Dave Fowler, the co-chairman of a citizen’s advisory panel that is considering the future of Kansas City International Airport, may have betrayed his bias toward an overhaul in an odd moment of a hearing Tuesday morning in City Hall.
During the meeting’s first segment, Jim Johnson, a regional manager here for the Federal Aviation Administration, had been testifying about federal funds, based on fees, that come back to airports for certain uses. And he asserted the FAA’s neutrality on terminal design issues, except for safety concerns and the “geometrics” of landing strips, gate aprons and similar exterior features.
Johnson reiterated that the federal agency had no interest in or responsibility for interior terminal layouts.
“Everybody knows Kansas City’s airport is a unique design,” Johnson said. “It’s a personal preference for some and a nightmare for others.”
Fowler pounced on the latter half of the sentence: “A nightmare for others,” he repeated. He seemed to be joking, but he also seemed to be enticing agreement from Johnson and others in the room.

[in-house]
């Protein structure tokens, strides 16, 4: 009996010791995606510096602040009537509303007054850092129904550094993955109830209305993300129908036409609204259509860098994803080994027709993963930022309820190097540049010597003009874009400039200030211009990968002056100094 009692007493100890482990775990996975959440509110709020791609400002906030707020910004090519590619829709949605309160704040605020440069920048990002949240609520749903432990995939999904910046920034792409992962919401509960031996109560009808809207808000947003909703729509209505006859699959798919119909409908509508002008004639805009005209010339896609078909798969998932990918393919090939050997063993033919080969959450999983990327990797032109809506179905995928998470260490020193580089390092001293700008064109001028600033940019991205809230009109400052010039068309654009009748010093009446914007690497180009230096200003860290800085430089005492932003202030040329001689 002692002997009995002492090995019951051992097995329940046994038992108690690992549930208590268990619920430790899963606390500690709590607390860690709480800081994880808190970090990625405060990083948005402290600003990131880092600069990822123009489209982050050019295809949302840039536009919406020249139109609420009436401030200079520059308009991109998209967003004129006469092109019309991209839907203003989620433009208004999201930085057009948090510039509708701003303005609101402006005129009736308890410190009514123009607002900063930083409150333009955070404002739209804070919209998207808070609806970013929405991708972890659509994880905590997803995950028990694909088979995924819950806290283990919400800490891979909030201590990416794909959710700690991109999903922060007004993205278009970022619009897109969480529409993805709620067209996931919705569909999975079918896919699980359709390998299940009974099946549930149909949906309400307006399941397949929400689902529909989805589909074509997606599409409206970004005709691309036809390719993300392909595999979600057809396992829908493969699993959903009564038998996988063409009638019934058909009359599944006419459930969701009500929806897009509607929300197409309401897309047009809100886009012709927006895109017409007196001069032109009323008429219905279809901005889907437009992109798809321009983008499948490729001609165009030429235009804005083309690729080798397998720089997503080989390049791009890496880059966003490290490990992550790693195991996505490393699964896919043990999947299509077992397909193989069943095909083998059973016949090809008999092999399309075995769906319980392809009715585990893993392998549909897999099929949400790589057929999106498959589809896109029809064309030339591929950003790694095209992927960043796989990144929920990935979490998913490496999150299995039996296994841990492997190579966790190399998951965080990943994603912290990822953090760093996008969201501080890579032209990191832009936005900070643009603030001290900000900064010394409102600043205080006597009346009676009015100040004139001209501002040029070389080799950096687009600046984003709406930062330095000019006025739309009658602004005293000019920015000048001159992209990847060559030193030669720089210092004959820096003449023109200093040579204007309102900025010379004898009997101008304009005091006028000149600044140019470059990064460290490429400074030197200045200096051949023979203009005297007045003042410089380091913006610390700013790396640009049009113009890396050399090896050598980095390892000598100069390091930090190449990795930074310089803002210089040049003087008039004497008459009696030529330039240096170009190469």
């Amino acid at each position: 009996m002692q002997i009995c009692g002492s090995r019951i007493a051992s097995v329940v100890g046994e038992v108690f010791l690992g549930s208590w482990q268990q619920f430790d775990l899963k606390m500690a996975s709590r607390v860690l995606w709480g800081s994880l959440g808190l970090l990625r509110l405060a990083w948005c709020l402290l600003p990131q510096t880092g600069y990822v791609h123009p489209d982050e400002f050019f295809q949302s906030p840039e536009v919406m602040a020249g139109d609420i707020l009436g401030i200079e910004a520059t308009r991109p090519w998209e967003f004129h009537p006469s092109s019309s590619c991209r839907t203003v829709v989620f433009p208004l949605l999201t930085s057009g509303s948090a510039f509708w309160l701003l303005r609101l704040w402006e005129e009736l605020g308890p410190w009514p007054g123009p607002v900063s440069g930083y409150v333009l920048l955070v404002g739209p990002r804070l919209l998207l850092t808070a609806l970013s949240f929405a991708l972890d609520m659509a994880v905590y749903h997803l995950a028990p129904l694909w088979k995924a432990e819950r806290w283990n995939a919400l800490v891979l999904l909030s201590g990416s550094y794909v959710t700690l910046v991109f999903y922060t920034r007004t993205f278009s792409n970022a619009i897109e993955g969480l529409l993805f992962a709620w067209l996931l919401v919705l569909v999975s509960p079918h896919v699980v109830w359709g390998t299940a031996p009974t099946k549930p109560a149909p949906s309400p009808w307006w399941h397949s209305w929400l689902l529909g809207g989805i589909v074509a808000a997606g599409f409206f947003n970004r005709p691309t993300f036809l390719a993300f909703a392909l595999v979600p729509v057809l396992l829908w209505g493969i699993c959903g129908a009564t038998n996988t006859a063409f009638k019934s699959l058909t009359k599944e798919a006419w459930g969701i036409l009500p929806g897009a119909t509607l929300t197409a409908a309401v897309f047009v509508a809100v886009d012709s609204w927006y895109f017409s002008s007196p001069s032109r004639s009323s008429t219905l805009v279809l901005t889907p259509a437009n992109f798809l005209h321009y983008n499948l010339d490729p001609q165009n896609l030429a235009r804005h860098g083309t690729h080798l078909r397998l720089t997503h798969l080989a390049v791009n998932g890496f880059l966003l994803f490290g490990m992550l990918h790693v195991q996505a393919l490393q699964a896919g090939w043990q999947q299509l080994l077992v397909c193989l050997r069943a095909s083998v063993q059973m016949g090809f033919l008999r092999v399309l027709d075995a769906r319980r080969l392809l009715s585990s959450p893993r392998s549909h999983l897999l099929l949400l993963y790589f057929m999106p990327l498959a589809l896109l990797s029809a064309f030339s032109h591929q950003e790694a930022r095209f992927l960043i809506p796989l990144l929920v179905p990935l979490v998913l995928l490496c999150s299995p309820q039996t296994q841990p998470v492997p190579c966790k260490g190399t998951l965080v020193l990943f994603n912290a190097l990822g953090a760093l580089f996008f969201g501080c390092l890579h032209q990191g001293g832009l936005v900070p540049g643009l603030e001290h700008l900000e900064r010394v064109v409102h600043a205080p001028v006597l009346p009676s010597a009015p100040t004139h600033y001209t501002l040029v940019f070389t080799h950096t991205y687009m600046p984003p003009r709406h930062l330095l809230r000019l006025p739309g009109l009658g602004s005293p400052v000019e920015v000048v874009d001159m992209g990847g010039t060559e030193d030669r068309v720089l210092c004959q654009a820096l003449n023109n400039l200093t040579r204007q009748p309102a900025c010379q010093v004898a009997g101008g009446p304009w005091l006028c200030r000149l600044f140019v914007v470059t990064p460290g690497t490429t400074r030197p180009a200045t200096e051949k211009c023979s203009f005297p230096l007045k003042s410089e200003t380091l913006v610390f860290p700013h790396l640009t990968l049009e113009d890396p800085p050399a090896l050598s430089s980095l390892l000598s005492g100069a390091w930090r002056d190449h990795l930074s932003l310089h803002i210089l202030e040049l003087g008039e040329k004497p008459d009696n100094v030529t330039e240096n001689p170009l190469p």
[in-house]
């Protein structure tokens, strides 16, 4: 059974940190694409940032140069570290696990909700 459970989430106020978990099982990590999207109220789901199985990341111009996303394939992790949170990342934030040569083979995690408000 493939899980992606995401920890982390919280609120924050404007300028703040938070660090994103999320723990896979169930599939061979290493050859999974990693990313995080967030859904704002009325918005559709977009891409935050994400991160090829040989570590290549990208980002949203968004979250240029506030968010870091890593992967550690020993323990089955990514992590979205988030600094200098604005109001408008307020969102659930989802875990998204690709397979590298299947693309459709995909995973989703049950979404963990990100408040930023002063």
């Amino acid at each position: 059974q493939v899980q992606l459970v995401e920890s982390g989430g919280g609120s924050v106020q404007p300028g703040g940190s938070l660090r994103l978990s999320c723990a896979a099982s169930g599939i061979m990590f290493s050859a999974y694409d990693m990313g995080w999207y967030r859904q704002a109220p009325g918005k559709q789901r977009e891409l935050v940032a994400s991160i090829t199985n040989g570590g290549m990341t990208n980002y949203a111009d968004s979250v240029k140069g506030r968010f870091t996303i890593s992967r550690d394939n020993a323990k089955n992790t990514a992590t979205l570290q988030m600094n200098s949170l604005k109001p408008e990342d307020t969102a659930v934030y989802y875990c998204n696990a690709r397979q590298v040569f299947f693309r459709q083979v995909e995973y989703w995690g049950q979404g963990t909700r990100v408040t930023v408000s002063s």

“Nightmare,” of course, buttresses the business community’s argument that KCI’s three-terminal concept needs to be replaced by a more efficient and alluring (in their view) single-terminal plan. And it’s the polar opposite of what the panel and others are hearing from citizens who are clinging to the convenience and comforts of the 42-year-old airport.
Later, during testimony by representatives of the panel’s outside airport consultants, Frasca & Associates, Fowler went a little off track by wondering aloud and rhetorically that “the most important question is, Why is KCI unique?”
That misses the point. The real question ought to be, Is KCI’s unique, circular, three-terminal design still viable in the 21st century and if not, what should be done about it?
The KCI Terminal Advisory Group has been putting in hard work and long hours in search of a solution. We’ll know by May 1 whether they recommend to the city one of three apparent choices: a single terminal, the status quo or some level of major improvements and retrofits in between.
In the meantime, the panel’s leaders should listen more closely to the evidence and keep an open mind on the best course.